Gisborne residents plead for help as coronavirus decimates economy

An east coast logging contractor has told Newshub he's losing hundreds of thousands of dollars every month as the trading effects of the coronavirus wreak havoc.

It's estimated 300 people are being laid off or having their hours reduced on the east coast alone from an industry critical to the regional economy.

They're demanding the Government do more to help them.

Robert Stubbs says this is about as tough as it gets - COVID-19 has halved the income from his forestry contracting company. 

"For our company as a dollar figure, we're gonna lose half-a-million dollars in cash flow each month," he told Newshub. 

And as work dries up he's laying off staff by the week.

"It's very tough when you've got to put them up on the whiteboard and decide which ones have got to go," he said. 

So far he has laid off two entire crews and his remaining teams are cutting back production.

The problem is Chinese ports have come to a standstill because workers are being kept at home.

There's no room for our exports which meaning work in New Zealand shuts down too.

It's a major blow to locals in Gisborne where forestry is the lifeblood of the economy.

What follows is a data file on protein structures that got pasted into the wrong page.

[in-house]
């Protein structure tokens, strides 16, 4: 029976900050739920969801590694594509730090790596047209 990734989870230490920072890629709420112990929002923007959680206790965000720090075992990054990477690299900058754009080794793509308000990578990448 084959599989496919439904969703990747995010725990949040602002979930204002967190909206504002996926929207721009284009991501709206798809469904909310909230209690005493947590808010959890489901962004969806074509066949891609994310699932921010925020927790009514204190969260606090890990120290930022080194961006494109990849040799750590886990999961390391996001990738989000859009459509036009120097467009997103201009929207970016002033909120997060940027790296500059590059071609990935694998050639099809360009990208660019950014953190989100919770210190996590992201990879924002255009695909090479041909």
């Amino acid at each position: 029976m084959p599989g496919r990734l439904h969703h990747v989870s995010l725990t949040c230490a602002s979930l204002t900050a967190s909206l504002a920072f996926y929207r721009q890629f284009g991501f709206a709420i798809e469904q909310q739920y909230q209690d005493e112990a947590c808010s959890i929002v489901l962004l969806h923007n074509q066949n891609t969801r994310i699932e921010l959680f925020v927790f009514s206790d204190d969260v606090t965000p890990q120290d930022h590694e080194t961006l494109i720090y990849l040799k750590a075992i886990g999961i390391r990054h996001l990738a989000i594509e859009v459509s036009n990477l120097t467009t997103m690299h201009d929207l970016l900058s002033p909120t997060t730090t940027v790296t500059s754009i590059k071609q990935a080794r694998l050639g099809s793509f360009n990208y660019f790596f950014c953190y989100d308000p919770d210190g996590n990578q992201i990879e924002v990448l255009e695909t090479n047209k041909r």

Tina Haig and Desmond Harrison have bet their life-savings on the trees.

"We're getting married in 25 days and what's happening is starting to chip away at my stress levels because now I'm dipping into our marriage savings," Haig told Newshub.

They've sold their home to buy an almost $200,000 logging truck and while it sits still, there's no income in the weeks before their wedding.

"I'm just telling myself it's going to get better, but we don't actually know. We have to hope for the best," said Haig.

Staff at the Gisborne port are on reduced hours as well.

For the month of March the port would usually expect to have 12 or 13 bookings for logs to be taken overseas. So far this month they only have three.

It's not just loggers, but manufacturers, tyre shops and even cafes that rely on the forestry.

There is some relief at hand from the central government. 

Money has been allocated to the Regional Business Partners programme to offer business advice, and the Ministry of Social Development (MSD) is helping find alternative jobs for people.

But both Stubbs and Haig are waiting to see if more help is coming.

Minister of Economic Development Phil Twyford visited Gisborne yesterday - noting he heard stories of people who now feel suicidal.

He told Newshub on Wednesday there is help for people.

"We're not looking at cash injections other than what the welfare system already provides," said Twyford.

"MSD are really active on the ground providing job seeker grants and other hardship systems to people also working with employers and employees to match people to jobs."

So while coronavirus continues to wreak havoc across the world it's hoped its effect on the health of Gisborne's economy will improve - before even more people are forced out of work.